Earlier this week, you may have seen news clips of Barak Obama conferring the 2013 Presidential Medal of Freedom upon Oprah Winfrey and Bill Clinton, among others.
The Presidential Medal of Freedom was established by President John F. Kennedy through an Executive Order he signed in July of 1963. It was intended to be America’s highest Civilian Award, with recipients to be personally selected by the President, recognizing individuals who have made “an especially meritorious contribution to the security or national interests of the United States, world peace, cultural or other significant public or private endeavors.”
Among the recipients JFK selected to be honored at White House ceremonies on December 6th, 1963 were author E.B. White, cellist Pau Casalls, photographer Edward Steichen, singer Marian Anderson and Yale’s legendary swimming coach, Robert Kiphuth.
Kennedy had been a swimmer at Harvard when Kiphuth was coaching Yale. Swimming helped JFK survive WWII and become the war hero that helped launch his political career. He also swam in the White House pool almost every day to relieve his chronic bad back.
One can only imagine the conversation and the opportunity to promote swimming that might have resulted from JFK placing the Medal of Freedom around Kiphuth’s neck, had an assassin’s bullet not intervened.
In December of 1963, construction of the Swimming Hall of Fame was well under way. Both Kiphuth and JFK’s coach at Harvard, Bob Muir, were among our organization’s founding fathers. Could they have cajoled the President into attending our opening ceremonies in 1965? Might Buck Dawson, Kiphuth, Muir, Counsilman and Haines have convinced him to become Chairman of our Board after completing his second term? We’ll never know.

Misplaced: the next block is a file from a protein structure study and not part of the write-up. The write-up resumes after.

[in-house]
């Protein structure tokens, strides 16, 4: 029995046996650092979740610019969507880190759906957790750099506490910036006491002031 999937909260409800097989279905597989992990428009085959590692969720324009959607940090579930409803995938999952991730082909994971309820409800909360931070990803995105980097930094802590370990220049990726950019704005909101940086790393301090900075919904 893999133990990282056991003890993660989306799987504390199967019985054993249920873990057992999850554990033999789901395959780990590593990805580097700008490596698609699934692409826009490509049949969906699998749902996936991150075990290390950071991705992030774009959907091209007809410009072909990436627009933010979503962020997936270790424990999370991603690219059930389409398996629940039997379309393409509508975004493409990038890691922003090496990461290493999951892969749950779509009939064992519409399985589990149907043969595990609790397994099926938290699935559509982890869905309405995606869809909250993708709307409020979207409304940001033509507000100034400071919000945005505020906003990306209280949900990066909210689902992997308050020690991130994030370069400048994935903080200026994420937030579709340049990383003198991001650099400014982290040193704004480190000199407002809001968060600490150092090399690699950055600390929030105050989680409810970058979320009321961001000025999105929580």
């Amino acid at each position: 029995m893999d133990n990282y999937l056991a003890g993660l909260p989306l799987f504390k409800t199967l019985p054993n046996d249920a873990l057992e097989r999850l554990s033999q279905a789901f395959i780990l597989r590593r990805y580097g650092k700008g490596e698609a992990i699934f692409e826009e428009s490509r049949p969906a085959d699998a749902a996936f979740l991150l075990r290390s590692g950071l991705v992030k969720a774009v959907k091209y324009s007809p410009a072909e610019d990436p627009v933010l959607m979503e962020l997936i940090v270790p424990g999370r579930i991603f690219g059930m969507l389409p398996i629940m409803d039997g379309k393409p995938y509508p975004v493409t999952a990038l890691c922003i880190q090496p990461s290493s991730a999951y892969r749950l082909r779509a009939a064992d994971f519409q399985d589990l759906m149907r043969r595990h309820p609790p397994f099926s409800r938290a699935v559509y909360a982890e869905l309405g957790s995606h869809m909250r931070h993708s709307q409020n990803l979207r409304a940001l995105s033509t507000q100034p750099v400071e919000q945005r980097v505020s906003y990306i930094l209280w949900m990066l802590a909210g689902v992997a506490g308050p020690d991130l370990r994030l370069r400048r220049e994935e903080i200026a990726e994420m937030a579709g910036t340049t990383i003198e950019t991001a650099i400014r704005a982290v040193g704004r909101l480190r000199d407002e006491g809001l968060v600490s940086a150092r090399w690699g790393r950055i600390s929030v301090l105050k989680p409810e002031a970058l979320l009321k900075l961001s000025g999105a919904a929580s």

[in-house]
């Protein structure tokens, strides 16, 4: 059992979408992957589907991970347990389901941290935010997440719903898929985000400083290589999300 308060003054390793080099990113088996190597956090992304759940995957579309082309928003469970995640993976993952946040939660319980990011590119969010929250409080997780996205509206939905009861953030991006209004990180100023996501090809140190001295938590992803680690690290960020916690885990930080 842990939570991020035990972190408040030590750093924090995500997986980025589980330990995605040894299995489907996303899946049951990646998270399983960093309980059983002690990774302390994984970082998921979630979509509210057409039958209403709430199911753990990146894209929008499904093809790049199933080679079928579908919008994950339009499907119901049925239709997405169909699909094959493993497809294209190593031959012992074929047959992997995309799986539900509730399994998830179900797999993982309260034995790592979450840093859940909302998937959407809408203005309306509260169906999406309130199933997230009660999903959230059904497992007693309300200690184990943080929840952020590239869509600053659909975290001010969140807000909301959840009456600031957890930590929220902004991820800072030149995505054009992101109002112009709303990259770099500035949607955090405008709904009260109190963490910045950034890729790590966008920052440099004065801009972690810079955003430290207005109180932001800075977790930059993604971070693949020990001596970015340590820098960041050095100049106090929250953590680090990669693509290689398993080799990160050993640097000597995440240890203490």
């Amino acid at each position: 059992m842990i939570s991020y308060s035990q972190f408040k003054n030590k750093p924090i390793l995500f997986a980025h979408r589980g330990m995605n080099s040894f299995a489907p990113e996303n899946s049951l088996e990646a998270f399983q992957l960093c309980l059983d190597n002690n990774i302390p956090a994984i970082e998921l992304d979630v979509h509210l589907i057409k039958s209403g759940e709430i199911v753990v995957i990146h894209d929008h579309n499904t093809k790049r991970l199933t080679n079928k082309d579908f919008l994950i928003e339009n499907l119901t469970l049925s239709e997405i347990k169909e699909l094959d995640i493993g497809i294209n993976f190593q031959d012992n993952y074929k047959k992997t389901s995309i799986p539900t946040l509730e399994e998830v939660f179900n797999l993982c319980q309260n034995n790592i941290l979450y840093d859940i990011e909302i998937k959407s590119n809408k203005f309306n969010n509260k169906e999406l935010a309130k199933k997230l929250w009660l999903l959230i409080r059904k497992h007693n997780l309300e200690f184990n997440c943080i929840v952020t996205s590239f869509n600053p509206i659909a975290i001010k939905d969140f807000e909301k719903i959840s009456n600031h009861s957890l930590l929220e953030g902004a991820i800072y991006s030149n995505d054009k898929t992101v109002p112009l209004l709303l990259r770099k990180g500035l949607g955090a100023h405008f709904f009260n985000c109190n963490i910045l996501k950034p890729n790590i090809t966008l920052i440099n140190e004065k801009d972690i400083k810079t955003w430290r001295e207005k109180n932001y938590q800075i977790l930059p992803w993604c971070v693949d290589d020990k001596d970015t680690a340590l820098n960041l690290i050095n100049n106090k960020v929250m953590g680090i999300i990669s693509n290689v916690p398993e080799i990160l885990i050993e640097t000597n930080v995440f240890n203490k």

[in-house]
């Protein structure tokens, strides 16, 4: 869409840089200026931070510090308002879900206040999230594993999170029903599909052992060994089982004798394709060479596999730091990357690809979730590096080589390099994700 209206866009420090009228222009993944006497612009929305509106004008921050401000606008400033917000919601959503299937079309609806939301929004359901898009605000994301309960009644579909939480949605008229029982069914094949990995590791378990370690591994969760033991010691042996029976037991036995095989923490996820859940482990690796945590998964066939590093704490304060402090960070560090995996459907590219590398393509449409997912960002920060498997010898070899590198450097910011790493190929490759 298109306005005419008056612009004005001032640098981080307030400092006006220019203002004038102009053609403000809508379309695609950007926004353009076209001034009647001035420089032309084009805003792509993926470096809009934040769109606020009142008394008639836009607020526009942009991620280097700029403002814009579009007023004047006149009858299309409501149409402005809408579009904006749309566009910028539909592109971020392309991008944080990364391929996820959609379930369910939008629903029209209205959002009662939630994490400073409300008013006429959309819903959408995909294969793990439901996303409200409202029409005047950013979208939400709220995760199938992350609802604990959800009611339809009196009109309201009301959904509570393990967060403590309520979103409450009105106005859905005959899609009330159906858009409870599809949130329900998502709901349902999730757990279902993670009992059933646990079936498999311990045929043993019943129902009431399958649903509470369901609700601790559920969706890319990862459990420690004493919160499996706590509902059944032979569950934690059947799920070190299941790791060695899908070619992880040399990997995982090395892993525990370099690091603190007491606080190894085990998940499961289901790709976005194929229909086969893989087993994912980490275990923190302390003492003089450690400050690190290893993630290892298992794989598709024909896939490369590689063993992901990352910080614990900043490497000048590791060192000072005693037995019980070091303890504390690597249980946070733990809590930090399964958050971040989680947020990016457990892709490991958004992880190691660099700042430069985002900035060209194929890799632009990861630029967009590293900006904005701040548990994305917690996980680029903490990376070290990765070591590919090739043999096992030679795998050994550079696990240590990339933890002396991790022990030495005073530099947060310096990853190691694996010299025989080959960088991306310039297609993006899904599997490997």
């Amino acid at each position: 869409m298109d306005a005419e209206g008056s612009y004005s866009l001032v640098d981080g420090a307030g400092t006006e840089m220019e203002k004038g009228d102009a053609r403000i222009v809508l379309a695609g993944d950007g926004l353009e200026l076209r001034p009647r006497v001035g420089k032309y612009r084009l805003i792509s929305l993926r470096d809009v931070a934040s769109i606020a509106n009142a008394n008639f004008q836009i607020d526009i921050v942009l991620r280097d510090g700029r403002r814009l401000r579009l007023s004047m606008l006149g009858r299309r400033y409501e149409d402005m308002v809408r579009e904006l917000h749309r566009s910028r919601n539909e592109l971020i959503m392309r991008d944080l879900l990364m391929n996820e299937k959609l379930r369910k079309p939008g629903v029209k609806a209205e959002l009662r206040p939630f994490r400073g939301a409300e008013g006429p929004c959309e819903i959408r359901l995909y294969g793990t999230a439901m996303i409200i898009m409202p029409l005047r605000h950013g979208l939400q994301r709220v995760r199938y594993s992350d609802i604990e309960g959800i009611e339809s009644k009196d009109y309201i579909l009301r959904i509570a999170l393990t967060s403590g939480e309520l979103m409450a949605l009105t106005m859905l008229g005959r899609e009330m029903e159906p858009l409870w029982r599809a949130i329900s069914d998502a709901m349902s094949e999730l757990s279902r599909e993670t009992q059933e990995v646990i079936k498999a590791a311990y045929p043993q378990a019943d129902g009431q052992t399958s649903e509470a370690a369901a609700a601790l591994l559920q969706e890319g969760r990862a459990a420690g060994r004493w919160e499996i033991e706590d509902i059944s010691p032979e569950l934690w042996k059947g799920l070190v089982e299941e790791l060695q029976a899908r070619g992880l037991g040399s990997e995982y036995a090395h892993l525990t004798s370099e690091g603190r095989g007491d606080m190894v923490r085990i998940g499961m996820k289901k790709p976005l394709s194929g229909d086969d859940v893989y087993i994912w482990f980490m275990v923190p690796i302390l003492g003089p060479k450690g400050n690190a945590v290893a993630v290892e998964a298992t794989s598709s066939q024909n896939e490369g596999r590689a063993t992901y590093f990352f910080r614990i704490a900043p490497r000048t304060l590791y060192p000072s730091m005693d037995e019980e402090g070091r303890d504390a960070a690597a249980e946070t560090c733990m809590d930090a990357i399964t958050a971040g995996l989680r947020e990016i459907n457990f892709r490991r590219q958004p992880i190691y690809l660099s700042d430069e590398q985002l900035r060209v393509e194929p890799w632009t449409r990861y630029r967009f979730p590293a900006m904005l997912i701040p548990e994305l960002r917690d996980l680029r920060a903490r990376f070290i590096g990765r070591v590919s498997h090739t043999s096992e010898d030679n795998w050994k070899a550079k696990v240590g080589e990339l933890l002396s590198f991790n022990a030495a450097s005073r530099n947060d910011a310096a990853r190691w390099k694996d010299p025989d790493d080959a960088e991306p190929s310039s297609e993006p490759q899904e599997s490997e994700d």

One thing we do know is that Kiphuth remains the only recipient of the Presidential Medal of Freedom in the fifty years of its existence to be recognized for his contributions to swimming.
The International Swimming Hall of Fame is a not-for-profit educational organization located in Fort Lauderdale, Florida. Our mission is to promote the benefits and importance of swimming as a key to fitness, good health, quality of life, and the water safety of children. We will accomplish this through operation of the International Swimming Hall of Fame, a dynamic shrine dedicated to the history, memory, and recognition of the famous swimmers, divers, water polo players, synchronized swimmers, and persons involved in life saving activities and education, throughout the world, whose lives and accomplishments will serve to inspire, educate, and be role models for all those who participate in the Hall of Fame’s experience and programs.
ABOUT BRUCE WIGO
Bruce Wigo was named President and CEO of ISHOF on Friday the 13th of May, 2005. He is lawyer who has had success in turning around financially troubled non-profit businesses. In 1991, he took over as the Executive Director of USA Water Polo and helped bail out the nearly bankrupt sport’s federation. In his thirteen years as ED, he increased membership from less than 8,000 to more than 30,000, more than tripled the annual budget to over $3.5 million and raised over $1.5 million for the establishment of a water polo national training center in Los Alamitos, CA. His oldest son, Wolf Wigo, is a three time Olympian, is currently the head water polo coach at the University of California at Santa Barbara. Daughter Lauren is the corporate yoga instructor for Allen & Company in New York City and his two younger sons, identical twins Drac and Janson, are NCAA All-American water polo players at Stanford University.